To the ancient Greeks, providence was the inherent purpose and rational structure of the world. In Christian thought, it became a benign will “providing” for human well-being. And in our own ever more secular times—is providence lost? Perhaps, but as Genevieve Lloyd makes clear in this illuminating work, providence still exerts a powerful influence on our thought and in our lives; and understanding how can help us clarify the functioning—or, increasingly, disfunctioning—of concepts of freedom and autonomy that define our modernity. Such an understanding is precisely the goal of this book, which traces a succession of transformations in the concept of providence through the history of Western philosophy.
Beginning with early versions of providence in ancient Greek thought, Lloyd follows the concept through its convergence with Christian ideas, to its role in seventeenth-century philosophical accommodations of freedom and necessity. Finally, she shows how providence was subsumed into the eighteenth-century ideas of progress that eventually rendered it philosophically superfluous. Incorporating rich discussions of thinkers from Euripides to Augustine, Descartes and Spinoza to Kant and Hegel, her lucid and elegantly written work clearly and forcefully brings the history of ideas to bear on our present confusion over notions of autonomy, risk, and responsibility. Exploring the interplay among philosophy, religion, and literature, and among intellect, imagination, and emotion in philosophical thought, this book allows intellectual historians and general readers alike to grasp what it actually means that providence can be lost but not escaped.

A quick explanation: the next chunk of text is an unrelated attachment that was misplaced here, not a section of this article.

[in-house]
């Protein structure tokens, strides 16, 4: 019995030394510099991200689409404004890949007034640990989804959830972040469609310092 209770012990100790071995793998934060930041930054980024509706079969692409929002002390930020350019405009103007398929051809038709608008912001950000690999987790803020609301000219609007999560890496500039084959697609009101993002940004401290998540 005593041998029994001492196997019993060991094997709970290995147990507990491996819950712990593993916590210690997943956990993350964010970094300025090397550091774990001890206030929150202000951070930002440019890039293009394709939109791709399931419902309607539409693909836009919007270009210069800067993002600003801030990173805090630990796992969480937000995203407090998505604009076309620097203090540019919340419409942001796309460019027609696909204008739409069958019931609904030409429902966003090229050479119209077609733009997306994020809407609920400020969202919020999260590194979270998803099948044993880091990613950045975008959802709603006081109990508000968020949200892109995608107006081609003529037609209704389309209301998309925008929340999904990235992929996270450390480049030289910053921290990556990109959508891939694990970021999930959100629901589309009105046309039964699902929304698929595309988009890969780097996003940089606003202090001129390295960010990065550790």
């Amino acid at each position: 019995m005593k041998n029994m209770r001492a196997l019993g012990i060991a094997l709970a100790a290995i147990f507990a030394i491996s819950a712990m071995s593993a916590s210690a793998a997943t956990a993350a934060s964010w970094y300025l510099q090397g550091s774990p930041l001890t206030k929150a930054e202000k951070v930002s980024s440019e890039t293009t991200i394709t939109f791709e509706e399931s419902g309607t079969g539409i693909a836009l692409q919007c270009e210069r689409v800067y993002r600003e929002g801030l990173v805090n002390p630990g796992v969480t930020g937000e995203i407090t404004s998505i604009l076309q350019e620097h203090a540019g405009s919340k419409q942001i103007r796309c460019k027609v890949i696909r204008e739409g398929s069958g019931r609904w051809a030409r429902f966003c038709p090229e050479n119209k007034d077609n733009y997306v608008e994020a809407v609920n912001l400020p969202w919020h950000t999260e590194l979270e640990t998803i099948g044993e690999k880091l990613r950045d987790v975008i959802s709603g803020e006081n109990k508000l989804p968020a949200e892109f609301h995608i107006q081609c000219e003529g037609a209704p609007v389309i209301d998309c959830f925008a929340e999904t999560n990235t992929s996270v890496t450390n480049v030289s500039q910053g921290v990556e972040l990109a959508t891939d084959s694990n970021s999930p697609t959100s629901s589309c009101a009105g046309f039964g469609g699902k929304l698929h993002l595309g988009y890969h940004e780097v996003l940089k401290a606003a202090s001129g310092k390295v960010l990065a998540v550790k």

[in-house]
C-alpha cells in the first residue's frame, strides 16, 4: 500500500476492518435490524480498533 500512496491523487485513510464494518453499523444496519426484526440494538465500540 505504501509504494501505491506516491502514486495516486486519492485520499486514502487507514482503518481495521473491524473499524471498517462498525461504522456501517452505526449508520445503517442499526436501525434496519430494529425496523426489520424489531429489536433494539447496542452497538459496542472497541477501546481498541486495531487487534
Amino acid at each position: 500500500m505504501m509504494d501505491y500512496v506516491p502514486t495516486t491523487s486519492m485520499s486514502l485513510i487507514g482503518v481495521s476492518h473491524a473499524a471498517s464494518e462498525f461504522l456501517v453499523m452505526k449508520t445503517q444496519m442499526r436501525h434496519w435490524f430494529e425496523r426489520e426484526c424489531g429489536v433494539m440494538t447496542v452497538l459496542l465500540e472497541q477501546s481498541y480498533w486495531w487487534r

In a wonderfully clear treatment, Lloyd filters changing understandings of freedom, responsibility, and necessity through the lens of providence. Showing just how much hinges on the presence or absence of notions of fate and providence, she is able to engage the question of how moral responsibility—for example, under conditions of uncertainty—has borne a complex relationship to the understanding of freedom of action. She stresses the role of the imagination and the passions in understanding such freedom, but above all she makes it clear in what way the abandonment of the notion of providence in the modern era is a distinctive feature of modernity, most notably in its understanding of the temporality of action. Nevertheless, as she shows, the exclusion of providence also puts us closer to the concerns of classical Greek ethics than to our more immediate sources of moral theory.
In this elegant, erudite study, Genevieve Lloyd traces the intricate workings of providence in the shifting social imaginaries of the Western world, from the philosophy and literature of ancient Greece through the great philosophies of early modernity to "our time." She gestures toward a certain solace to be drawn from renewed assumption of responsibility in an era preoccupied with evading or managing the forces of chance and necessity, with which earlier philosophers and other thinkers sought reconciliation.
What is providence, anyway, in the modern world? And what is man's place in relation to it? Such are the questions that Genevieve Lloyd takes up in Providence Lost, a provocative and closely argued work of intellectual history and philosophical polemic.
Providence Lost attends closely to the genre of the writings with which it is concerned, and is itself an exemplar of inquiry in practical philosophy...Genevieve Lloyd has written a wonderfully clear account of the deep connections of providence with central aspects of human life in our cultural history. She is also a perceptive guide to ways of drawing on these sources in responding to current concerns about freedom and necessity in conditions of uncertainty.
- 384 pages
- 5-1/2 x 8-1/4 inches
- Harvard University Press
Sorry, there was an error adding the item to your shopping bag.
Sorry, your session has expired. Please refresh your browser's tab.